But first up, here’s a context!
Great sportsmen show their true mettle when they are really down and out. Or you could say, when things seem to be now or never for them.
Some try their best to redeem themselves, but only a few rise like a phoenix in a way the world has never seen. One such instance that truly epitomised this in my opinion was when West Indies star batsman- also also their skipper- scored cricket’s first quadruple hundred: a 400 not out at the ARG in April 2004 against old foes England.
Scoring mammoth scores singlehandedly wasn’t something new for Lara, but because of the fact that he had done nothing to note about in this very series up to the point of the final Antigua Test, made the occasion noteworthy.
This was no ordinary run of rout for Lara’s team; they were facing the prospect of being whitewashed, a humiliation that would truly tarnish the history of the great cricketing culture of the West Indies. Moreover, with scratchy form and a broken finger, sustained whilst fielding in this very series, Lara was a shadow of his former self.
So before we exercise our opinion, such as selfish, to describe what was truly a monumental effort (which put him at different level among his contemporaries), it’s important to take cognisance of all that Lara and West Indies had endured.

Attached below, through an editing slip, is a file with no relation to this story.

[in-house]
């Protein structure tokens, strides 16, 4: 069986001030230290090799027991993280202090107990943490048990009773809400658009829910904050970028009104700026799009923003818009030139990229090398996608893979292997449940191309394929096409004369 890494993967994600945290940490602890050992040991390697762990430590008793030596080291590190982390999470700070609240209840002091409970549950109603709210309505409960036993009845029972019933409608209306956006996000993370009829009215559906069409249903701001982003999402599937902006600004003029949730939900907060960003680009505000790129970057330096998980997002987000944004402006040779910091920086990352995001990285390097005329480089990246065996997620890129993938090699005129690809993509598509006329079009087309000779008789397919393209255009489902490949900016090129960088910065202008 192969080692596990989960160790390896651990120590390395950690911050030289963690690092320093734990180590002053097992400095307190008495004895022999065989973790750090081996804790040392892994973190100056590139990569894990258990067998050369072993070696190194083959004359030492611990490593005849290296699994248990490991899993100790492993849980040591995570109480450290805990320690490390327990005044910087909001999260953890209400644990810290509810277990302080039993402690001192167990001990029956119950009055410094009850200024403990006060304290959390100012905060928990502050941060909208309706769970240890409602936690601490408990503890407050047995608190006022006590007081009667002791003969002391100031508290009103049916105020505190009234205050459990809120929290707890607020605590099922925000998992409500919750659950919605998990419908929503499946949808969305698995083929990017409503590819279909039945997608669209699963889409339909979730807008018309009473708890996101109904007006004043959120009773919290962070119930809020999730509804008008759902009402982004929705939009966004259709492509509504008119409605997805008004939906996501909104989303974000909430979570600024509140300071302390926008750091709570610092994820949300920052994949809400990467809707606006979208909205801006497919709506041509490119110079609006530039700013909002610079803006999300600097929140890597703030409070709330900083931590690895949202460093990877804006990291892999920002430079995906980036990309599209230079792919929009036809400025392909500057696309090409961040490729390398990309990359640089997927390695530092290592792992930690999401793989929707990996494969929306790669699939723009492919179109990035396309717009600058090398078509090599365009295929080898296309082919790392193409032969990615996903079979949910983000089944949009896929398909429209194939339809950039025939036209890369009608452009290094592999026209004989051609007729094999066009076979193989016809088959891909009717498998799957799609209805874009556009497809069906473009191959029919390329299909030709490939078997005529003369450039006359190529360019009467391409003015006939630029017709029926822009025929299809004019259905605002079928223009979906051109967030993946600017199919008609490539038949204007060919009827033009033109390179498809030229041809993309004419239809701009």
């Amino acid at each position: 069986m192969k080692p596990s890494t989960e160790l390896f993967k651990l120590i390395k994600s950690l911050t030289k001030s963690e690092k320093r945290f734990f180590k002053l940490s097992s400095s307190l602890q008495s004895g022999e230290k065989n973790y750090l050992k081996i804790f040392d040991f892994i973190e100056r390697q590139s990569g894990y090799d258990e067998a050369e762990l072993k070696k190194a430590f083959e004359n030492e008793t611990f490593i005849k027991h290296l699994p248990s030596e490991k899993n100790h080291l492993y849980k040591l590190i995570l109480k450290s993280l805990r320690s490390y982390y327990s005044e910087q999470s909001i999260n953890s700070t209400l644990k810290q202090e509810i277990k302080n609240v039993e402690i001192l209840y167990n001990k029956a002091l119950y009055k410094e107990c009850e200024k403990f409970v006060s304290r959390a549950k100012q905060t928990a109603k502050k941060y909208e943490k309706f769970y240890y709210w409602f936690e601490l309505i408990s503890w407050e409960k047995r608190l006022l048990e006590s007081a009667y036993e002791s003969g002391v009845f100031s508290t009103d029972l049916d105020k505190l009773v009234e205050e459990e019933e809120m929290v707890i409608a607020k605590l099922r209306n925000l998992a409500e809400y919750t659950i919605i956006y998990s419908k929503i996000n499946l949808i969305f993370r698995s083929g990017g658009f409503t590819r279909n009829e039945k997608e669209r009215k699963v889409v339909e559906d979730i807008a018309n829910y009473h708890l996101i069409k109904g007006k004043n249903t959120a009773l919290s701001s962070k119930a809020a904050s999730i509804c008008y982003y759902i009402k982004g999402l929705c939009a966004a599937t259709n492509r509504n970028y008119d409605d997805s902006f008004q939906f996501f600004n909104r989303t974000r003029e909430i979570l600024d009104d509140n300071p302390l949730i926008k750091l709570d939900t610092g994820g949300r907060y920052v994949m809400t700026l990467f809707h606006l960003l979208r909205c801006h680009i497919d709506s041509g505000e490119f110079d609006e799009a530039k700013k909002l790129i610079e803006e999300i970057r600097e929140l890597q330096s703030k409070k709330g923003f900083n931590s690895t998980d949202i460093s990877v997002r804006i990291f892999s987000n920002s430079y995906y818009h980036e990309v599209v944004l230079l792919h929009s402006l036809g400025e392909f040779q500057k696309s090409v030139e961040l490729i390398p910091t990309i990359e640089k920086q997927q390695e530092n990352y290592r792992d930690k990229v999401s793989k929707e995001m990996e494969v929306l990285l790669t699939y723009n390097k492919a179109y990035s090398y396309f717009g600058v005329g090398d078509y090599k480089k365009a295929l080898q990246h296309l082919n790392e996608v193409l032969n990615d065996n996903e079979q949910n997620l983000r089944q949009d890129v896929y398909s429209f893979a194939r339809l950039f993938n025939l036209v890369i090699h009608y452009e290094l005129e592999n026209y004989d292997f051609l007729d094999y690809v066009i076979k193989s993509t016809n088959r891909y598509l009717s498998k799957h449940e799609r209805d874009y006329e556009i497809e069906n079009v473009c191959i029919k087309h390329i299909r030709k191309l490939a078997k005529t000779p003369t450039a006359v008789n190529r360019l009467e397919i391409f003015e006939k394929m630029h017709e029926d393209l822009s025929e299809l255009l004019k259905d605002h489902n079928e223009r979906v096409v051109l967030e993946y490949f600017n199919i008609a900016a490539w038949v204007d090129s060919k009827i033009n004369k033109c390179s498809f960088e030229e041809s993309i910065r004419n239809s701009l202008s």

But, then we live in a tough world where you can’t expect everyone to appreciate your efforts. Some former players, most noticeably, those from Australia, criticized Lara for delaying the innings for personal goals.
And that is where we must take into account rational logic and the spirit of argument.
For starters, one can’t denigrate such a huge effort by a batsman keeping in mind that such a humongous record was created for the first time in Cricket. Haters said that had he declared the innings little early and that Windies would have won the match had that not happened.